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Leech Lake Reservation (Za-ga-swaj-ji-may Za-ga-i-gan Ish-sko-ni-gan)

This Reservation is the largest Chippewa only Reservation in the United States. Of course, i included that only because of Chippewa National Forest. Located in northern Minnesota, the Leech Lake Reservation has a disturbingly troubled past. A map of Leech Lake Reservation (Chippewa National Forest) is below. It was an important location for the military and police totem (the Chippewa's) of the Algonquin Tribe, who used the location to build up their military strength in order to force their way out on to the plains of Canada and the United States. This Reservation was established after the 1862 Minnesota Indian War ended and not before. The Algonquin's of this Reservation are known as the Pillagers. According to William W. Warren, the soldiers of the Algonquin's were ill tempered and that was very evident during October of 1898.

The 1862 Minnesota War

During the 1862 Minnesota Indian War, the Chippewa's commenced an exodus to the west and to the north. The war was fought to open up the Red River Valley of Manitoba, Minnesota, and North Dakota to white settlement. A series of battles were fought in North Dakota in 1863 and in 1864. They occurred directly west of the Fargo, North Dakota region. Fargo is about 30 to 35 miles west of the White Earth Reservation. One of the battles, which was the most deadly, was fought in what is now Dickey County, North Dakota which borders South Dakota. The Battle of Whitestone Hill was fought on September 3-5, 1863. Indian casualties were very heavy in the battle. Around 200 Chippewa's were killed and wounded and another 156 were captured. It wasn't the Lakota who were attacked. Father Belcourt clearly stated in an 1849 letter to Major Woods, that the Pembina Chippewa District extended 400 miles from north to south, from the Canadian border. It extended over 500 miles from east to west, from the Leech Lake Reservation region. These battles were fought in Chippewa Territory.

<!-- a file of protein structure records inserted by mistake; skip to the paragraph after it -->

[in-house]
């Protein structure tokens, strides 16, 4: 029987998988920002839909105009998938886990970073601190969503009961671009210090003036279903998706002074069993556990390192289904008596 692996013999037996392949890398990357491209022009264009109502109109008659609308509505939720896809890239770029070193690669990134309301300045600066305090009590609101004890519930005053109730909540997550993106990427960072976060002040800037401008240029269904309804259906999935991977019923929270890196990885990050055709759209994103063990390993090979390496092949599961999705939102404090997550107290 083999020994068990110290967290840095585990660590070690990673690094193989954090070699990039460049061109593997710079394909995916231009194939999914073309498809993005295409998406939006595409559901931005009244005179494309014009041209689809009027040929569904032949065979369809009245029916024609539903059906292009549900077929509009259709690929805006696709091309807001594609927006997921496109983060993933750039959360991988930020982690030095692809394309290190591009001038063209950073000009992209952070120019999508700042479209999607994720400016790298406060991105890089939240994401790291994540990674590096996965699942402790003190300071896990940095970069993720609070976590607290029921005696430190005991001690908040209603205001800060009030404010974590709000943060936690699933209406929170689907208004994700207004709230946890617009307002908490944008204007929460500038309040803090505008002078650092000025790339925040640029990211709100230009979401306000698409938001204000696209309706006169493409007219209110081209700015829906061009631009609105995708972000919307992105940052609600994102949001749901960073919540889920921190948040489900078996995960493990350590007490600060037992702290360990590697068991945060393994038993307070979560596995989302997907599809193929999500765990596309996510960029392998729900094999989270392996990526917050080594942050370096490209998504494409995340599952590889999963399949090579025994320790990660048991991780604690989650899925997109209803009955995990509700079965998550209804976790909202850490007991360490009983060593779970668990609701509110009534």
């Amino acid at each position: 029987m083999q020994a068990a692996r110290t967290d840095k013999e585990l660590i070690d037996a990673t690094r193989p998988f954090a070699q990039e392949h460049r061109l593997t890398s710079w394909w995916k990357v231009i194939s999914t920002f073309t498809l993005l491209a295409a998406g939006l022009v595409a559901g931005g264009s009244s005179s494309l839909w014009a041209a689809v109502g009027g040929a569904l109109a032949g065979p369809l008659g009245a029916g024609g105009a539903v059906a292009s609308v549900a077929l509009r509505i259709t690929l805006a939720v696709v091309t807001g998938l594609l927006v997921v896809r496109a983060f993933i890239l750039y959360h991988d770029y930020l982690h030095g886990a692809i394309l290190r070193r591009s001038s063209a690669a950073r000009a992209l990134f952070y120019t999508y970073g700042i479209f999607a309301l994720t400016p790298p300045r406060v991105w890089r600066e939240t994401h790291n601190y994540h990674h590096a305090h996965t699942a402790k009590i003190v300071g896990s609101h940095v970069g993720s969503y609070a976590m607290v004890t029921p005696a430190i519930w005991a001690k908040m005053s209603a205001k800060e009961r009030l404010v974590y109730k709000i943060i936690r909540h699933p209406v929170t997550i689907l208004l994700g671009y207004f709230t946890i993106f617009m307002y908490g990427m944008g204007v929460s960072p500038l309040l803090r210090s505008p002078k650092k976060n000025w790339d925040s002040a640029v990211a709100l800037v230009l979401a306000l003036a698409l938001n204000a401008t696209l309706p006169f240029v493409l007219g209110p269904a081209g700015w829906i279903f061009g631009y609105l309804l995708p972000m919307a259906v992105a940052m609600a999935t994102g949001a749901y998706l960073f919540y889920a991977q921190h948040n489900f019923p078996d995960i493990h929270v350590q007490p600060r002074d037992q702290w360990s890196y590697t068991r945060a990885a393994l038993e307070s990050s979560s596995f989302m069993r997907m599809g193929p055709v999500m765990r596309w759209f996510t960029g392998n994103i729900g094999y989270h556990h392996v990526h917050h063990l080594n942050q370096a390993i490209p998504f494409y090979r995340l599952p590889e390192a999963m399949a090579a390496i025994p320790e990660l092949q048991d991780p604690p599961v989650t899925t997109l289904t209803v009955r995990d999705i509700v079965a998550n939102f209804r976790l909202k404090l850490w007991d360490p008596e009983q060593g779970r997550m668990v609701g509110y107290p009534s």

Three battles had been fought east of what is now the Bismarck, North Dakota region. On July 24, 1863 a battle was fought in what is now Kidder County, North Dakota. Around 4,000 Chippewa's were living in the area just east of the Bismarck region. The Battle of Big Mound was minor. Only a few casualties occurred. On July 26, 1863 another battle was fought in the same region which was indecisive. The Battle of Dead Buffalo Lake was a bit more deadly than the Battle of Big Mound. Chippewa soldiers were capable of defending themselves against the over 2,000 white soldiers who were armed with superior weapons. The Dead Buffalo Lake region was important to the Pembina Chippewa's. The lake is located 2.6 miles north of what is now Dawson, North Dakota and 48 miles east of Bismarck.

Many large and small lakes are located in that region which were once a part of ancient Lake Agassiz. Lake Agassiz was obviously once connected to the Great Lakes which were once a part of Hudson Bay. After the vast lake evaporated into what is left now, the Chippewa's from the Montana region forced their way east during either the 16th or 17th century, to support the Lake Superior Chippewa's in the wars against the white invaders. Before them, however, the Lakota people had migrated down from the north. When the Montana Chippewa's made their way east they had to fight the Lakota. Ojibway authors from the 19th century wrote about the Chippewa's forcing their way to the east, from the west (Montana).

On July 28, 1863 the Battle of Stony Lake was fought in what is now Burleigh County, North Dakota. It was another minor battle. However, the September 3-5, 1863 Battle of Whitestone Hill, drove the Chippewa's from southeastern North Dakota. They fled to the west into Montana. North of the Fargo region remained dangerous until after the 1863 Old Crossing Treaty was ratified in 1864.